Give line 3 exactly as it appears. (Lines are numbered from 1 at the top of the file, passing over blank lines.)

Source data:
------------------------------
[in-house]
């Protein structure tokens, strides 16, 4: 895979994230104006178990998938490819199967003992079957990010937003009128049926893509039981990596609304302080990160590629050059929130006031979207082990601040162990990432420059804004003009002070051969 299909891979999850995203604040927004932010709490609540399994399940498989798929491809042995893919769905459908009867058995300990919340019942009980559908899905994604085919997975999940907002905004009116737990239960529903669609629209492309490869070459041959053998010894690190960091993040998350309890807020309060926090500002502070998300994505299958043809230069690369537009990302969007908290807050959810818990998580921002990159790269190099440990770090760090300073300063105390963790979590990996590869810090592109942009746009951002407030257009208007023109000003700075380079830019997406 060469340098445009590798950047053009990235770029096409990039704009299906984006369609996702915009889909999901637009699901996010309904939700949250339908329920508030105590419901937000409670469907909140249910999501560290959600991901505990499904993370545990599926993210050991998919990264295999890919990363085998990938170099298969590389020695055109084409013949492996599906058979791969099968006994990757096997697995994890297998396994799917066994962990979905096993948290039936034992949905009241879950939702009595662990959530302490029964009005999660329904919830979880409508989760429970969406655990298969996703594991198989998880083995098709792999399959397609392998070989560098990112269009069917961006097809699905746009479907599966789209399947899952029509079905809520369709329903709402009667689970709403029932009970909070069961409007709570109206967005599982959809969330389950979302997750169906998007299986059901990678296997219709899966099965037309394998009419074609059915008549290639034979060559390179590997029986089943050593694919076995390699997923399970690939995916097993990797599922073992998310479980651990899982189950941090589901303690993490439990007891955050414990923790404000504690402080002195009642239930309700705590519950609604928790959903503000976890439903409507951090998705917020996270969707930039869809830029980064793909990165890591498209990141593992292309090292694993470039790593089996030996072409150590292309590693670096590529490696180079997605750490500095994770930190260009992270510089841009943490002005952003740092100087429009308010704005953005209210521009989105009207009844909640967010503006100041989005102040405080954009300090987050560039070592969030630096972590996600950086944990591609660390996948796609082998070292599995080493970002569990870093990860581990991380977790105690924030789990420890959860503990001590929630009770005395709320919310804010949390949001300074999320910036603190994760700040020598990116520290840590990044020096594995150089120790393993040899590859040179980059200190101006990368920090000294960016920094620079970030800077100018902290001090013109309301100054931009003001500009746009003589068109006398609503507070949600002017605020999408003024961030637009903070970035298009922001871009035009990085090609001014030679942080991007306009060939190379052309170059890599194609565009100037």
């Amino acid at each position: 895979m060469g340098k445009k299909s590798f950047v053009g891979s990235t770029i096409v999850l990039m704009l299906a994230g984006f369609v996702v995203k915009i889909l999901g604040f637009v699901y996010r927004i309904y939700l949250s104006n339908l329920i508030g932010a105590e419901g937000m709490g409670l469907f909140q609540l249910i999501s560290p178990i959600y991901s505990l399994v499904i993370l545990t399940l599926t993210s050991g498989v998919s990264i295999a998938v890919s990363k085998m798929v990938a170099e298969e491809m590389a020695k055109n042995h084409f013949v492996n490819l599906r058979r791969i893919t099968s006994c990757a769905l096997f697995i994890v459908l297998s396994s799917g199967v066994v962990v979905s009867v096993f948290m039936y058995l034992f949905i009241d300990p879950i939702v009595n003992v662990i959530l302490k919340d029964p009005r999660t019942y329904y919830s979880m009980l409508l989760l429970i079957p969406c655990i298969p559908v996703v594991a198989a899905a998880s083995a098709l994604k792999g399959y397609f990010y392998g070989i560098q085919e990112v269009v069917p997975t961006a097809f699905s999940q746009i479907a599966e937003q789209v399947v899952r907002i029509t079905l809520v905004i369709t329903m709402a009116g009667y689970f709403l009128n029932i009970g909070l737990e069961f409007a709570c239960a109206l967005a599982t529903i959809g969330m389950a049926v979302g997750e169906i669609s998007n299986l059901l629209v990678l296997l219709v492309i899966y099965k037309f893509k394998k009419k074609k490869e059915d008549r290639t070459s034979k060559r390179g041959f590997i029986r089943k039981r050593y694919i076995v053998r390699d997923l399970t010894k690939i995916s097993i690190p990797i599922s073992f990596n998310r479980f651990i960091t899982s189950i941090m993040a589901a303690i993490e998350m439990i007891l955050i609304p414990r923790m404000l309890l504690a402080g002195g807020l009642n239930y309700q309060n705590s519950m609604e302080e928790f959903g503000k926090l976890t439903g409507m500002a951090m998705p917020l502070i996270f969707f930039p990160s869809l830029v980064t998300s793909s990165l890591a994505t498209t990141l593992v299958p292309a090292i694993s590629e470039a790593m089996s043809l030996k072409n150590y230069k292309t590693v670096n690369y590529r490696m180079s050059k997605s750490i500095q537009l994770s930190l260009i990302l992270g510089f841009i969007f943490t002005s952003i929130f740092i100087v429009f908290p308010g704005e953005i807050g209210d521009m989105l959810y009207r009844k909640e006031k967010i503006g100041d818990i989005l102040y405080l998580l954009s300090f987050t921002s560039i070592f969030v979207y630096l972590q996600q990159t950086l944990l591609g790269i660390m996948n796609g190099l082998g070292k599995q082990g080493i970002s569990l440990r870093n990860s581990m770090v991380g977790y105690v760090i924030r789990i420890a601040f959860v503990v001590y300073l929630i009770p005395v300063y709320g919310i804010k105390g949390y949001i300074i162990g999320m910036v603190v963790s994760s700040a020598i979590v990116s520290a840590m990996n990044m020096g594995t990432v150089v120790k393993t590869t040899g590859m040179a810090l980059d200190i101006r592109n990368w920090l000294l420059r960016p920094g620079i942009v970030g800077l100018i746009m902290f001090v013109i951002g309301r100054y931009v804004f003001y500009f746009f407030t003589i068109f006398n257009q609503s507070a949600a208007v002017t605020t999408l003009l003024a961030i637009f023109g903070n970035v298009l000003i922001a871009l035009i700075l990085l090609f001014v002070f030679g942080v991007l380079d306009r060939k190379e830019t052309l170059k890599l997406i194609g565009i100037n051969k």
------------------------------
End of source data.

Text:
């Amino acid at each position: 895979m060469g340098k445009k299909s590798f950047v053009g891979s990235t770029i096409v999850l990039m704009l299906a994230g984006f369609v996702v995203k915009i889909l999901g604040f637009v699901y996010r927004i309904y939700l949250s104006n339908l329920i508030g932010a105590e419901g937000m709490g409670l469907f909140q609540l249910i999501s560290p178990i959600y991901s505990l399994v499904i993370l545990t399940l599926t993210s050991g498989v998919s990264i295999a998938v890919s990363k085998m798929v990938a170099e298969e491809m590389a020695k055109n042995h084409f013949v492996n490819l599906r058979r791969i893919t099968s006994c990757a769905l096997f697995i994890v459908l297998s396994s799917g199967v066994v962990v979905s009867v096993f948290m039936y058995l034992f949905i009241d300990p879950i939702v009595n003992v662990i959530l302490k919340d029964p009005r999660t019942y329904y919830s979880m009980l409508l989760l429970i079957p969406c655990i298969p559908v996703v594991a198989a899905a998880s083995a098709l994604k792999g399959y397609f990010y392998g070989i560098q085919e990112v269009v069917p997975t961006a097809f699905s999940q746009i479907a599966e937003q789209v399947v899952r907002i029509t079905l809520v905004i369709t329903m709402a009116g009667y689970f709403l009128n029932i009970g909070l737990e069961f409007a709570c239960a109206l967005a599982t529903i959809g969330m389950a049926v979302g997750e169906i669609s998007n299986l059901l629209v990678l296997l219709v492309i899966y099965k037309f893509k394998k009419k074609k490869e059915d008549r290639t070459s034979k060559r390179g041959f590997i029986r089943k039981r050593y694919i076995v053998r390699d997923l399970t010894k690939i995916s097993i690190p990797i599922s073992f990596n998310r479980f651990i960091t899982s189950i941090m993040a589901a303690i993490e998350m439990i007891l955050i609304p414990r923790m404000l309890l504690a402080g002195g807020l009642n239930y309700q309060n705590s519950m609604e302080e928790f959903g503000k926090l976890t439903g409507m500002a951090m998705p917020l502070i996270f969707f930039p990160s869809l830029v980064t998300s793909s990165l890591a994505t498209t990141l593992v299958p292309a090292i694993s590629e470039a790593m089996s043809l030996k072409n150590y230069k292309t590693v670096n690369y590529r490696m180079s050059k997605s750490i500095q537009l994770s930190l260009i990302l992270g510089f841009i969007f943490t002005s952003i929130f740092i100087v429009f908290p308010g704005e953005i807050g209210d521009m989105l959810y009207r009844k909640e006031k967010i503006g100041d818990i989005l102040y405080l998580l954009s300090f987050t921002s560039i070592f969030v979207y630096l972590q996600q990159t950086l944990l591609g790269i660390m996948n796609g190099l082998g070292k599995q082990g080493i970002s569990l440990r870093n990860s581990m770090v991380g977790y105690v760090i924030r789990i420890a601040f959860v503990v001590y300073l929630i009770p005395v300063y709320g919310i804010k105390g949390y949001i300074i162990g999320m910036v603190v963790s994760s700040a020598i979590v990116s520290a840590m990996n990044m020096g594995t990432v150089v120790k393993t590869t040899g590859m040179a810090l980059d200190i101006r592109n990368w920090l000294l420059r960016p920094g620079i942009v970030g800077l100018i746009m902290f001090v013109i951002g309301r100054y931009v804004f003001y500009f746009f407030t003589i068109f006398n257009q609503s507070a949600a208007v002017t605020t999408l003009l003024a961030i637009f023109g903070n970035v298009l000003i922001a871009l035009i700075l990085l090609f001014v002070f030679g942080v991007l380079d306009r060939k190379e830019t052309l170059k890599l997406i194609g565009i100037n051969k």